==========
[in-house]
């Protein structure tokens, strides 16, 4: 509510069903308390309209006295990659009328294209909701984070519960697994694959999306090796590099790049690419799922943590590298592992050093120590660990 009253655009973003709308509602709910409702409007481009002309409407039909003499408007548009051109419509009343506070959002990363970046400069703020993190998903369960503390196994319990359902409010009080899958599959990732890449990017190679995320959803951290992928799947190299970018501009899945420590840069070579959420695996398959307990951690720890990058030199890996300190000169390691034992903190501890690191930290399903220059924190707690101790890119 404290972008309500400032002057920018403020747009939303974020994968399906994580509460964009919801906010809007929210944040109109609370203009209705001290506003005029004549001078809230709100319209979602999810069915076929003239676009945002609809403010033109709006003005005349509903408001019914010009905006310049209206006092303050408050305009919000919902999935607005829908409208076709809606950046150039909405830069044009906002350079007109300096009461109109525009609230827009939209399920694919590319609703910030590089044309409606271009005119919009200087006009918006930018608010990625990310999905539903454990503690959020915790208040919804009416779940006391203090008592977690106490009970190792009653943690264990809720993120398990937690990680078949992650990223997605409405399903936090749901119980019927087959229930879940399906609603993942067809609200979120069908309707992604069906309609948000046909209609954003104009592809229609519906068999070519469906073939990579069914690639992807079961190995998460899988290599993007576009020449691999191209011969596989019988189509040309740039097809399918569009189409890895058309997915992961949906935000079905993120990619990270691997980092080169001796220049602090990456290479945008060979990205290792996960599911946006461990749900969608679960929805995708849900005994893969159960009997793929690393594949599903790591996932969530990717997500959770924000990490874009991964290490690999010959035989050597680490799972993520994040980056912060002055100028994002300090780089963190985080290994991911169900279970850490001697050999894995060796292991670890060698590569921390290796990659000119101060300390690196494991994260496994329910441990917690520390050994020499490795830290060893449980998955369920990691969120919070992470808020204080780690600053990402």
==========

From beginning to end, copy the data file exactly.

[in-house]
């Protein structure tokens, strides 16, 4: 509510069903308390309209006295990659009328294209909701984070519960697994694959999306090796590099790049690419799922943590590298592992050093120590660990 009253655009973003709308509602709910409702409007481009002309409407039909003499408007548009051109419509009343506070959002990363970046400069703020993190998903369960503390196994319990359902409010009080899958599959990732890449990017190679995320959803951290992928799947190299970018501009899945420590840069070579959420695996398959307990951690720890990058030199890996300190000169390691034992903190501890690191930290399903220059924190707690101790890119 404290972008309500400032002057920018403020747009939303974020994968399906994580509460964009919801906010809007929210944040109109609370203009209705001290506003005029004549001078809230709100319209979602999810069915076929003239676009945002609809403010033109709006003005005349509903408001019914010009905006310049209206006092303050408050305009919000919902999935607005829908409208076709809606950046150039909405830069044009906002350079007109300096009461109109525009609230827009939209399920694919590319609703910030590089044309409606271009005119919009200087006009918006930018608010990625990310999905539903454990503690959020915790208040919804009416779940006391203090008592977690106490009970190792009653943690264990809720993120398990937690990680078949992650990223997605409405399903936090749901119980019927087959229930879940399906609603993942067809609200979120069908309707992604069906309609948000046909209609954003104009592809229609519906068999070519469906073939990579069914690639992807079961190995998460899988290599993007576009020449691999191209011969596989019988189509040309740039097809399918569009189409890895058309997915992961949906935000079905993120990619990270691997980092080169001796220049602090990456290479945008060979990205290792996960599911946006461990749900969608679960929805995708849900005994893969159960009997793929690393594949599903790591996932969530990717997500959770924000990490874009991964290490690999010959035989050597680490799972993520994040980056912060002055100028994002300090780089963190985080290994991911169900279970850490001697050999894995060796292991670890060698590569921390290796990659000119101060300390690196494991994260496994329910441990917690520390050994020499490795830290060893449980998955369920990691969120919070992470808020204080780690600053990402």